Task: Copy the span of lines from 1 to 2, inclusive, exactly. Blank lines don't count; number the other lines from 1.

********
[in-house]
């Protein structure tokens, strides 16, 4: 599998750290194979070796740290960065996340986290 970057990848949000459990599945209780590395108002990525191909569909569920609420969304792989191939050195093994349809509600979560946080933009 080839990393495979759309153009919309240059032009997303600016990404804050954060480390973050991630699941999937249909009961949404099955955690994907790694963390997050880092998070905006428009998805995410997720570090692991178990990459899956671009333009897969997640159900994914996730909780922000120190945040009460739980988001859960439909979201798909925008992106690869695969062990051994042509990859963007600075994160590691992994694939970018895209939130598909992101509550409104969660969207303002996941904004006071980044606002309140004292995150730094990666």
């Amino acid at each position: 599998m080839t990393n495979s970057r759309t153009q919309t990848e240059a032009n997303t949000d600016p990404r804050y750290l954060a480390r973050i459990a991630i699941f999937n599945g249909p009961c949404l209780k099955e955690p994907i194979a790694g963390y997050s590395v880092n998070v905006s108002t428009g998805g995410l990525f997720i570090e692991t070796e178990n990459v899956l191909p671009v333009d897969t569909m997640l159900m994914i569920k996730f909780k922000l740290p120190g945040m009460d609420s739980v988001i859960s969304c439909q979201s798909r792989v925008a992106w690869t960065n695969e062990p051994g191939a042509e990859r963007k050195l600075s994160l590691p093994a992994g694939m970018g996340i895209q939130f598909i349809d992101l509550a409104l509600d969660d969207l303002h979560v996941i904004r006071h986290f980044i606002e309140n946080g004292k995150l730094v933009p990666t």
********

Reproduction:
[in-house]
């Protein structure tokens, strides 16, 4: 599998750290194979070796740290960065996340986290 970057990848949000459990599945209780590395108002990525191909569909569920609420969304792989191939050195093994349809509600979560946080933009 080839990393495979759309153009919309240059032009997303600016990404804050954060480390973050991630699941999937249909009961949404099955955690994907790694963390997050880092998070905006428009998805995410997720570090692991178990990459899956671009333009897969997640159900994914996730909780922000120190945040009460739980988001859960439909979201798909925008992106690869695969062990051994042509990859963007600075994160590691992994694939970018895209939130598909992101509550409104969660969207303002996941904004006071980044606002309140004292995150730094990666």